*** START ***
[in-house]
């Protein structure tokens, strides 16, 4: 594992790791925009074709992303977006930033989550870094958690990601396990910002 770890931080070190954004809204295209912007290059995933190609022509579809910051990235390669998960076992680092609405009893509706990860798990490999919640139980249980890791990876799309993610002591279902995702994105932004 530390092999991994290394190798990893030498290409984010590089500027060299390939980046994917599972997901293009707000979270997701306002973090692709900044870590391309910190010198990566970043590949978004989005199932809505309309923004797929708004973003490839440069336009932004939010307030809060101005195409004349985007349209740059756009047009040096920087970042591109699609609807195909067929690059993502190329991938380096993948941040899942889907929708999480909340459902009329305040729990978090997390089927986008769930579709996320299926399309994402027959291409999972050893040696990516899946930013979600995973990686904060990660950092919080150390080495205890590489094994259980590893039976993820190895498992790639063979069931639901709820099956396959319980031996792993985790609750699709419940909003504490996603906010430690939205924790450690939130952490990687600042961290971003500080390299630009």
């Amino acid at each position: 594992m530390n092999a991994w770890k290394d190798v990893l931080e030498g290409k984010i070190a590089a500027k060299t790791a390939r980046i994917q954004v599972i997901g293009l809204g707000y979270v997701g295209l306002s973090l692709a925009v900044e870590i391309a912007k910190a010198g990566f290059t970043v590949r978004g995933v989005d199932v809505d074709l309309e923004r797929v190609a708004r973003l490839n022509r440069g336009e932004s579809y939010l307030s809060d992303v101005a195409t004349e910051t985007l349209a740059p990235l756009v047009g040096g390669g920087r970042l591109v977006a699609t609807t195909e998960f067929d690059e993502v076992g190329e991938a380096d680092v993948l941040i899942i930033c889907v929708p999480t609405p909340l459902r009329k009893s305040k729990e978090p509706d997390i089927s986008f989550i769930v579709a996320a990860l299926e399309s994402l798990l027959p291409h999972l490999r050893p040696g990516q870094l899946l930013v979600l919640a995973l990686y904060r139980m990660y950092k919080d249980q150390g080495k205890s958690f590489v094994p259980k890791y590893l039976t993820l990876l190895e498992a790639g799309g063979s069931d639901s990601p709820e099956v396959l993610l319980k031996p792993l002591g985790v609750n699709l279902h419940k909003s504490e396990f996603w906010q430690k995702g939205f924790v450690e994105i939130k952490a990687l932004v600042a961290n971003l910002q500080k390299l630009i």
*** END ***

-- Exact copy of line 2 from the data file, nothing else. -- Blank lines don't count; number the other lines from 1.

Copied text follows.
């Protein structure tokens, strides 16, 4: 594992790791925009074709992303977006930033989550870094958690990601396990910002 770890931080070190954004809204295209912007290059995933190609022509579809910051990235390669998960076992680092609405009893509706990860798990490999919640139980249980890791990876799309993610002591279902995702994105932004 530390092999991994290394190798990893030498290409984010590089500027060299390939980046994917599972997901293009707000979270997701306002973090692709900044870590391309910190010198990566970043590949978004989005199932809505309309923004797929708004973003490839440069336009932004939010307030809060101005195409004349985007349209740059756009047009040096920087970042591109699609609807195909067929690059993502190329991938380096993948941040899942889907929708999480909340459902009329305040729990978090997390089927986008769930579709996320299926399309994402027959291409999972050893040696990516899946930013979600995973990686904060990660950092919080150390080495205890590489094994259980590893039976993820190895498992790639063979069931639901709820099956396959319980031996792993985790609750699709419940909003504490996603906010430690939205924790450690939130952490990687600042961290971003500080390299630009």